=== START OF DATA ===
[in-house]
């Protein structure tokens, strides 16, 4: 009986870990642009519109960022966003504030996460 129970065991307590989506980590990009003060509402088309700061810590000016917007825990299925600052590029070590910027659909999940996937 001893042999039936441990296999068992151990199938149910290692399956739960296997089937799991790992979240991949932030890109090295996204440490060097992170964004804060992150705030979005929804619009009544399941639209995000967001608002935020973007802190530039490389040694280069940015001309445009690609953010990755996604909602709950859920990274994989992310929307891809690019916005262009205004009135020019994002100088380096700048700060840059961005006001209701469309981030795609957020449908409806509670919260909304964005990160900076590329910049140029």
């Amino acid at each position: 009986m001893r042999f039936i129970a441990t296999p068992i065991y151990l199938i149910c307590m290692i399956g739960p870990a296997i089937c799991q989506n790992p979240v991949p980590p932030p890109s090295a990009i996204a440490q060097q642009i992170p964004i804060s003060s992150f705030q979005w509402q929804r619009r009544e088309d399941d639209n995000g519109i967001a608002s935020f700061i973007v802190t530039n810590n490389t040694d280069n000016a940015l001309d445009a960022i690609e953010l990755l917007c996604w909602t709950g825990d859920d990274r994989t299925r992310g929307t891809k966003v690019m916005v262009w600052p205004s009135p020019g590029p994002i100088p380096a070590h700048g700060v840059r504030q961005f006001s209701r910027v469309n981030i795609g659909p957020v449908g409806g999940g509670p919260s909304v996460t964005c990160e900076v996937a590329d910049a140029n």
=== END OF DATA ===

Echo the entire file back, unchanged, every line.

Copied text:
[in-house]
């Protein structure tokens, strides 16, 4: 009986870990642009519109960022966003504030996460 129970065991307590989506980590990009003060509402088309700061810590000016917007825990299925600052590029070590910027659909999940996937 001893042999039936441990296999068992151990199938149910290692399956739960296997089937799991790992979240991949932030890109090295996204440490060097992170964004804060992150705030979005929804619009009544399941639209995000967001608002935020973007802190530039490389040694280069940015001309445009690609953010990755996604909602709950859920990274994989992310929307891809690019916005262009205004009135020019994002100088380096700048700060840059961005006001209701469309981030795609957020449908409806509670919260909304964005990160900076590329910049140029």
């Amino acid at each position: 009986m001893r042999f039936i129970a441990t296999p068992i065991y151990l199938i149910c307590m290692i399956g739960p870990a296997i089937c799991q989506n790992p979240v991949p980590p932030p890109s090295a990009i996204a440490q060097q642009i992170p964004i804060s003060s992150f705030q979005w509402q929804r619009r009544e088309d399941d639209n995000g519109i967001a608002s935020f700061i973007v802190t530039n810590n490389t040694d280069n000016a940015l001309d445009a960022i690609e953010l990755l917007c996604w909602t709950g825990d859920d990274r994989t299925r992310g929307t891809k966003v690019m916005v262009w600052p205004s009135p020019g590029p994002i100088p380096a070590h700048g700060v840059r504030q961005f006001s209701r910027v469309n981030i795609g659909p957020v449908g409806g999940g509670p919260s909304v996460t964005c990160e900076v996937a590329d910049a140029n």